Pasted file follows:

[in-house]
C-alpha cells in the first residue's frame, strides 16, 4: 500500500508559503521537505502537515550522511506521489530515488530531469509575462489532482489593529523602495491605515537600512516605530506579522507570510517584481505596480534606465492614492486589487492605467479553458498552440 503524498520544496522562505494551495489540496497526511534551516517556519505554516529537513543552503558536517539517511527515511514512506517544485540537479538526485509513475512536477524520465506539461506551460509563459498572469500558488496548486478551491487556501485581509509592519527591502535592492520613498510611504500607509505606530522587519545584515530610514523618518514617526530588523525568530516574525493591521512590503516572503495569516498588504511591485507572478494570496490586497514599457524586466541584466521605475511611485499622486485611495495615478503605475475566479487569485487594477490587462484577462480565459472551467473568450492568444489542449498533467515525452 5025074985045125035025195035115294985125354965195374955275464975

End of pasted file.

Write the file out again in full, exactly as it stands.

[in-house]
C-alpha cells in the first residue's frame, strides 16, 4: 500500500508559503521537505502537515550522511506521489530515488530531469509575462489532482489593529523602495491605515537600512516605530506579522507570510517584481505596480534606465492614492486589487492605467479553458498552440 503524498520544496522562505494551495489540496497526511534551516517556519505554516529537513543552503558536517539517511527515511514512506517544485540537479538526485509513475512536477524520465506539461506551460509563459498572469500558488496548486478551491487556501485581509509592519527591502535592492520613498510611504500607509505606530522587519545584515530610514523618518514617526530588523525568530516574525493591521512590503516572503495569516498588504511591485507572478494570496490586497514599457524586466541584466521605475511611485499622486485611495495615478503605475475566479487569485487594477490587462484577462480565459472551467473568450492568444489542449498533467515525452 5025074985045125035025195035115294985125354965195374955275464975